Before Aarkkariyam, I enjoyed playing Ayyappan Nair, a tough yet cool cop, in Ayyappanum Koshiyum. In my opinion, it was a challenging role; especially the character I play.
When I signed up for Vellimoonga, I wasn’t expecting it to be so successful. It was a fun film and most of the humour was just flowing effortlessly.
Sometimes, the director would have to say, ‘Cut, madhi (stop).’
People have told me that they have bought DVDs of the film because they liked it so much and still watch it. For me, that’s a huge compliment.
In Ordinary, I picked up the Palakkad slang during the shoot.
In some films, that kind of last minute intervention is like a blessing from God.
You’ve been in the industry for almost 30 years. How has film-making changed in the last few years? How has your personal approach changed?
When I started my career, everything was shot on film. As an actor, you had only one take and you had to give it your 100 per cent.
Asking for a retake would cost a lot of money so I was extremely conscious as an actor.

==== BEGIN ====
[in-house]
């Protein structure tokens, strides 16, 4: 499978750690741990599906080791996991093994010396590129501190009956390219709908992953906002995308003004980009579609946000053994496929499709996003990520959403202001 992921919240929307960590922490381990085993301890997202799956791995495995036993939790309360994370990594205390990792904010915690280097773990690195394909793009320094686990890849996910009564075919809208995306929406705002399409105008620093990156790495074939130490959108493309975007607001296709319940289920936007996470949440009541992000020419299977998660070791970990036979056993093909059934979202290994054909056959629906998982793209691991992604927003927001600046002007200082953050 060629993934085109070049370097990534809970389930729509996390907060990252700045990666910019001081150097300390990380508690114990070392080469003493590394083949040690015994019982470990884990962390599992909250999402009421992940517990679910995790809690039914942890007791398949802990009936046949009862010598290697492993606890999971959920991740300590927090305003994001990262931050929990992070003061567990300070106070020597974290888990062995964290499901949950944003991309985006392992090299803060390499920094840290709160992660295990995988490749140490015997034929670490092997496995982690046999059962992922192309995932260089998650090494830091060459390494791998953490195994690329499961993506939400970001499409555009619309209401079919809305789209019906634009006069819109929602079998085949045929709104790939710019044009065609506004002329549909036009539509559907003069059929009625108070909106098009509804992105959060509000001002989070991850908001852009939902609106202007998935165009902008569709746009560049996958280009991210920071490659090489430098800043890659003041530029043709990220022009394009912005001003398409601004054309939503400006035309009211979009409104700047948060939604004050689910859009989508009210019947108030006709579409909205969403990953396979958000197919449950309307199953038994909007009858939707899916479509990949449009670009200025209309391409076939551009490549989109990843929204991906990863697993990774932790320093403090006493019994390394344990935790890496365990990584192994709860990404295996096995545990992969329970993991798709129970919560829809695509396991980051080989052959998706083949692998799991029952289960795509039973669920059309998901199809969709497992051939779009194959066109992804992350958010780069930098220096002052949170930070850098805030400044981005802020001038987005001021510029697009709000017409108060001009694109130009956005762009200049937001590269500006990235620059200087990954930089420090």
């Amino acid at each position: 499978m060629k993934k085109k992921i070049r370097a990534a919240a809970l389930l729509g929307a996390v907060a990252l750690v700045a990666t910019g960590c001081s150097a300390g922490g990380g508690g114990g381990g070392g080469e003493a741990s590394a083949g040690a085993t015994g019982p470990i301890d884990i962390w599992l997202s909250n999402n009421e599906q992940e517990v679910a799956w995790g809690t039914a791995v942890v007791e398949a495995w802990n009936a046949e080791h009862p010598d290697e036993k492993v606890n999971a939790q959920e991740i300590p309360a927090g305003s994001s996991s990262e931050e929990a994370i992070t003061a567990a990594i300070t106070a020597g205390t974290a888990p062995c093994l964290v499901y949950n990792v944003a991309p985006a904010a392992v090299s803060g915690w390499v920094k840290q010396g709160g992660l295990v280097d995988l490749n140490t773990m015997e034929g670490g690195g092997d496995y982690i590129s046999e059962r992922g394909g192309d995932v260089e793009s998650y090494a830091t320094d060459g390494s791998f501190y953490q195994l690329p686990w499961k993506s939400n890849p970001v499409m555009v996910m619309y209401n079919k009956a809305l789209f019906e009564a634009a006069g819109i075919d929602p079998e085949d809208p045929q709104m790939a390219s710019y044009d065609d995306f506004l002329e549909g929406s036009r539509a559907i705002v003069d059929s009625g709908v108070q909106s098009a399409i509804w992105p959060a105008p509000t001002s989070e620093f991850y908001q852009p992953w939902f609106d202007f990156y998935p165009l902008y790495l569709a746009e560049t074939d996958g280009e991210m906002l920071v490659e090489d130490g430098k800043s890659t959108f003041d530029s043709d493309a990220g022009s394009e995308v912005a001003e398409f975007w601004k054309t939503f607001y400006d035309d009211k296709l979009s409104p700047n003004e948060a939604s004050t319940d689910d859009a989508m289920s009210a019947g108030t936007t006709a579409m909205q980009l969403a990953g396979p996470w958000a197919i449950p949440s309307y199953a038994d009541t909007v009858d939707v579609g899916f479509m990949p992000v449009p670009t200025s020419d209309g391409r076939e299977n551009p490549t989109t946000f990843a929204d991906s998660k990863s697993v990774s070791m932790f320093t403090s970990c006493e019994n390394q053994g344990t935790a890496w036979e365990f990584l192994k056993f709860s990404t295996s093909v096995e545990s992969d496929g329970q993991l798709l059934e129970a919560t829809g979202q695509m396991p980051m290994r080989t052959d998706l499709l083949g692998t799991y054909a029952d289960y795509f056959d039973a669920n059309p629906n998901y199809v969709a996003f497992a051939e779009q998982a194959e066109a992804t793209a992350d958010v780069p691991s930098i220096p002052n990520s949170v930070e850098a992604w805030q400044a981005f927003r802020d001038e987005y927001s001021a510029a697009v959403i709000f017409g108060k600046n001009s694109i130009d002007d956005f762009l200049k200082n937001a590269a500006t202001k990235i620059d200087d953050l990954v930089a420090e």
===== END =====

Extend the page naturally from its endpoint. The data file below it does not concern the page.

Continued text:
There were no monitors where you could see how you look. You had to wait for the rushes.
Personally, I feel I got a lot more freedom as an actor to perform after we moved to digital. It gave me a lot more confidence which also helped me in my career.
What’s your opinion about films releasing on OTT? Do you think it takes away the theatre experience?
There are certain films you can only watch in a theatre.
Films shot on a grander scale on a big budget may work better when watched on a big screen.
With OTTs, the advantage is the freedom of content, the penetration into homes and the comfort and convenience it offers, especially during a situation like the pandemic.
You can watch films with your entire family without having to step out or worry about your safety. Also, you get to choose what kind of films you want to watch. It’s a huge advantage.
What kind of films do you like to watch at home?
I watch all kinds of films, but I rarely sit through the whole film.
I like watching comedy, light-hearted stuff at home.
Samyukta likes serious films. She usually tells me what’s new and interesting.
We recently watched C U Soon and we both liked how the film was shot during the pandemic.
It’s amazing the kind of content that is available online — there are so many new and talented actors, directors in so many different languages.
What is Biju Menon like off-camera? Apart from cinema and films, what are your other interests?
I studied in a technical school so, when I am at home, I am fixing things. You’ll rarely see me sitting idle at home.